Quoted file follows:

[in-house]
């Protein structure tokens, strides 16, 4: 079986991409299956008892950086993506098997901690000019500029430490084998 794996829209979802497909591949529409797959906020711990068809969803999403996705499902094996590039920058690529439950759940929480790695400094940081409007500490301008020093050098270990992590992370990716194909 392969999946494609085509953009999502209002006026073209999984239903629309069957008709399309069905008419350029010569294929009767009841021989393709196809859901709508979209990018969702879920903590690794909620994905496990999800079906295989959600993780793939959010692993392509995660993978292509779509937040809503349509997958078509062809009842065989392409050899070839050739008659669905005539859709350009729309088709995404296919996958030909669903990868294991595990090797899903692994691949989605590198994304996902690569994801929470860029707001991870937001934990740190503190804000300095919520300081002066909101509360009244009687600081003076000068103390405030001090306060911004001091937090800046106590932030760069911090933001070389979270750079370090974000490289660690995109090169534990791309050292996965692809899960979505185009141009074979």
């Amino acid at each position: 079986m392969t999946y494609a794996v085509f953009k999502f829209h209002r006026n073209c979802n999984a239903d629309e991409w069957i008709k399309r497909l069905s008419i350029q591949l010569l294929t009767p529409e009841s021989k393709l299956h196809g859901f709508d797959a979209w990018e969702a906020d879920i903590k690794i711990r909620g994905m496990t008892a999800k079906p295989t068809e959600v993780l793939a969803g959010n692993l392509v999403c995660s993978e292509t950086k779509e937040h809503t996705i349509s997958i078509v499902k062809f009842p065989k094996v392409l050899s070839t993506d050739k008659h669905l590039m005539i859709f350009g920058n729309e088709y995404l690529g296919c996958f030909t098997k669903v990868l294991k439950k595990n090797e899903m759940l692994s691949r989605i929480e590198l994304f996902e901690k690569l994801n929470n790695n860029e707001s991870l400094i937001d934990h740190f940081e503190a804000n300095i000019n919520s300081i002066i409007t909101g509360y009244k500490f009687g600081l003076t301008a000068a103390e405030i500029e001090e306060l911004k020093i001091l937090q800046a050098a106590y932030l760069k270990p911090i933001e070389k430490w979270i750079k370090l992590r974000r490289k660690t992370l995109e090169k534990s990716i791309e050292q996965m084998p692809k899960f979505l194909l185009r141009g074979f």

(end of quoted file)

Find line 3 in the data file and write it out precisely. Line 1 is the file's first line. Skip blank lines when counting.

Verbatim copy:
């Amino acid at each position: 079986m392969t999946y494609a794996v085509f953009k999502f829209h209002r006026n073209c979802n999984a239903d629309e991409w069957i008709k399309r497909l069905s008419i350029q591949l010569l294929t009767p529409e009841s021989k393709l299956h196809g859901f709508d797959a979209w990018e969702a906020d879920i903590k690794i711990r909620g994905m496990t008892a999800k079906p295989t068809e959600v993780l793939a969803g959010n692993l392509v999403c995660s993978e292509t950086k779509e937040h809503t996705i349509s997958i078509v499902k062809f009842p065989k094996v392409l050899s070839t993506d050739k008659h669905l590039m005539i859709f350009g920058n729309e088709y995404l690529g296919c996958f030909t098997k669903v990868l294991k439950k595990n090797e899903m759940l692994s691949r989605i929480e590198l994304f996902e901690k690569l994801n929470n790695n860029e707001s991870l400094i937001d934990h740190f940081e503190a804000n300095i000019n919520s300081i002066i409007t909101g509360y009244k500490f009687g600081l003076t301008a000068a103390e405030i500029e001090e306060l911004k020093i001091l937090q800046a050098a106590y932030l760069k270990p911090i933001e070389k430490w979270i750079k370090l992590r974000r490289k660690t992370l995109e090169k534990s990716i791309e050292q996965m084998p692809k899960f979505l194909l185009r141009g074979f």